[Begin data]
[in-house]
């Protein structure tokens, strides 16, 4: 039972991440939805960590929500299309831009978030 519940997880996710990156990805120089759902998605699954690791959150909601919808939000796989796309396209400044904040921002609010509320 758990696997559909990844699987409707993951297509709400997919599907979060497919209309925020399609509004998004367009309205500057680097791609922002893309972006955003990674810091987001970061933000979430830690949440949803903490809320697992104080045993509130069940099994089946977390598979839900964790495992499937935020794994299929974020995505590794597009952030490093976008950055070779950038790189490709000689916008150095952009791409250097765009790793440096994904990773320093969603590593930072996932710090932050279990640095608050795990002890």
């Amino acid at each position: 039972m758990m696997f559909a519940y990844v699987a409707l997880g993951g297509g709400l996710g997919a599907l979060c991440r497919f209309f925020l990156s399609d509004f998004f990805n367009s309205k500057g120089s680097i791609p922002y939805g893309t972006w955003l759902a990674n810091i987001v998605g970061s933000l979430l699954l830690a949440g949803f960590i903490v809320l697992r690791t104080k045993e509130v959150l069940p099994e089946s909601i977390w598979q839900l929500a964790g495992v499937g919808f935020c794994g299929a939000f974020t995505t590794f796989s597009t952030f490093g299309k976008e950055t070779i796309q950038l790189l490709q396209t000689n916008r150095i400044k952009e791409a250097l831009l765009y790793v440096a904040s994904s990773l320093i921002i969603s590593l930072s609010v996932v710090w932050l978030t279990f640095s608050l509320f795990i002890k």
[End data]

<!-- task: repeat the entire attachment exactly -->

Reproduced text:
[in-house]
């Protein structure tokens, strides 16, 4: 039972991440939805960590929500299309831009978030 519940997880996710990156990805120089759902998605699954690791959150909601919808939000796989796309396209400044904040921002609010509320 758990696997559909990844699987409707993951297509709400997919599907979060497919209309925020399609509004998004367009309205500057680097791609922002893309972006955003990674810091987001970061933000979430830690949440949803903490809320697992104080045993509130069940099994089946977390598979839900964790495992499937935020794994299929974020995505590794597009952030490093976008950055070779950038790189490709000689916008150095952009791409250097765009790793440096994904990773320093969603590593930072996932710090932050279990640095608050795990002890």
């Amino acid at each position: 039972m758990m696997f559909a519940y990844v699987a409707l997880g993951g297509g709400l996710g997919a599907l979060c991440r497919f209309f925020l990156s399609d509004f998004f990805n367009s309205k500057g120089s680097i791609p922002y939805g893309t972006w955003l759902a990674n810091i987001v998605g970061s933000l979430l699954l830690a949440g949803f960590i903490v809320l697992r690791t104080k045993e509130v959150l069940p099994e089946s909601i977390w598979q839900l929500a964790g495992v499937g919808f935020c794994g299929a939000f974020t995505t590794f796989s597009t952030f490093g299309k976008e950055t070779i796309q950038l790189l490709q396209t000689n916008r150095i400044k952009e791409a250097l831009l765009y790793v440096a904040s994904s990773l320093i921002i969603s590593l930072s609010v996932v710090w932050l978030t279990f640095s608050l509320f795990i002890k």